“So you could say it’s always been a sanctuary,” said Paul Hegland, longtime assistant to Carthage presidents, with a wink in my direction as he gave me my first tour of the Carthage campus in May 2017.
Walter Fritsch Meditation Chapel, a small chapel across from Lentz Hall on the north end of campus.We were visiting the
Paul had just explained that Carthage received former parkland as a gift from the town of Kenosha in the 1960s. The park included two public restrooms. The College transformed both buildings into chapels — one for Roman Catholic worship and the other for quiet prayer and reflection at any time of day.
I thought of the chapel again in September as this academic year began with an awards dinner for faculty and staff. Those being honored for years of service were asked to describe their favorite place on campus. John and I were both struck by how often the Fritsch Meditation Chapel was mentioned. It was second only to the shore of the lake in popularity that night. It was clear that the chapel is still serving as sanctuary to many.
Last week I had the great pleasure of having lunch with five ladies who know an incredible amount of Carthage history, representing all of the following categories: alumnae, employees, children of employees, children of alumni, parents of alumni, spouses of alumni, spouses of board members, and one former presidential spouse.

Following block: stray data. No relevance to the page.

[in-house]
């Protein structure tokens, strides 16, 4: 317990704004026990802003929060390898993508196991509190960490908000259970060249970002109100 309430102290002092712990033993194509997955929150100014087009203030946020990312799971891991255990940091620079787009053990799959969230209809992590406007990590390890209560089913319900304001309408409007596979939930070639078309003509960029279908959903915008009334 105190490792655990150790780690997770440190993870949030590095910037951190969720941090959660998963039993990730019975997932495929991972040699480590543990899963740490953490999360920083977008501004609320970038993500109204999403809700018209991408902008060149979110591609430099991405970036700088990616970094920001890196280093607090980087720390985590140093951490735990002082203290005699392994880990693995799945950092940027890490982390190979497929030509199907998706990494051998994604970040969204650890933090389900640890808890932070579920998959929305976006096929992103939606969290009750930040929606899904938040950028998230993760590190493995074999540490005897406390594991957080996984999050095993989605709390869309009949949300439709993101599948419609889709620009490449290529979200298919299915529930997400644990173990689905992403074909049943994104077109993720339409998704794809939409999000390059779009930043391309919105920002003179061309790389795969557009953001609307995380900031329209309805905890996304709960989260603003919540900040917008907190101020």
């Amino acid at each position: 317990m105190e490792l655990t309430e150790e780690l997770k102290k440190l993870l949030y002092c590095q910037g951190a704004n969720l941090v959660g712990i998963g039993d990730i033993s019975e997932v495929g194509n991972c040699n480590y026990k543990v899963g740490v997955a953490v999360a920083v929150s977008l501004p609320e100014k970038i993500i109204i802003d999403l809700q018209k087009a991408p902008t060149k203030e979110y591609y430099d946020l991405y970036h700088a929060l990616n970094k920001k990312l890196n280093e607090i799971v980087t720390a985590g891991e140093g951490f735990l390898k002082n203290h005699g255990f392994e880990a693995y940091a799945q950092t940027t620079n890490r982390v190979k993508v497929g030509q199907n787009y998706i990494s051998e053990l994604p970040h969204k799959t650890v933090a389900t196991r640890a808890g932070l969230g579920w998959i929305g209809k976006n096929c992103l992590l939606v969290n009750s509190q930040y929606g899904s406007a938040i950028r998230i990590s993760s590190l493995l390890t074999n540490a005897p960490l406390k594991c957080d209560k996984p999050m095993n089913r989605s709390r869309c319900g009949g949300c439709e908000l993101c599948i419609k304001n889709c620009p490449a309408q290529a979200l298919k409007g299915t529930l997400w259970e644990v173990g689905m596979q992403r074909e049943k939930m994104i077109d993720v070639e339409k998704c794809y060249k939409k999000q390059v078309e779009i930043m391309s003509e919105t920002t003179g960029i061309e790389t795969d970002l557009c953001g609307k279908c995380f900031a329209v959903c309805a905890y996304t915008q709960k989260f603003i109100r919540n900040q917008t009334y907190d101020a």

One of the party was Judy Fritsch, who, with her Carthage-sweetheart husband Jack Fritsch, has now renovated the meditation chapel twice — first in 1966 in response to a student request for “a quiet place for prayer and reflection,” and again, more thoroughly, in 1998 when it was rededicated in memory of Jack’s father, Walter Fritsch.
For them, the chapel brings back memories of Jack’s father; of their own Carthage love story begun on the Carthage, Illinois, campus; of their early married years when Jack served his first term on our Board of Trustees; and of recent years since Jack’s return to the board and his current emeritus status.
Their generosity has made possible a layering of memory for many more generations of Carthage students, staff, and faculty. I look forward to my next visit to the sanctuary of Fritsch Meditation Chapel. My own experience will be enriched by the sense of history I have gained in talking to Judy and Jack.
See for yourself
Walter Fritsch Meditation Chapel
Carthage College Campus
2001 Alford Park Drive
Campus Worship Spots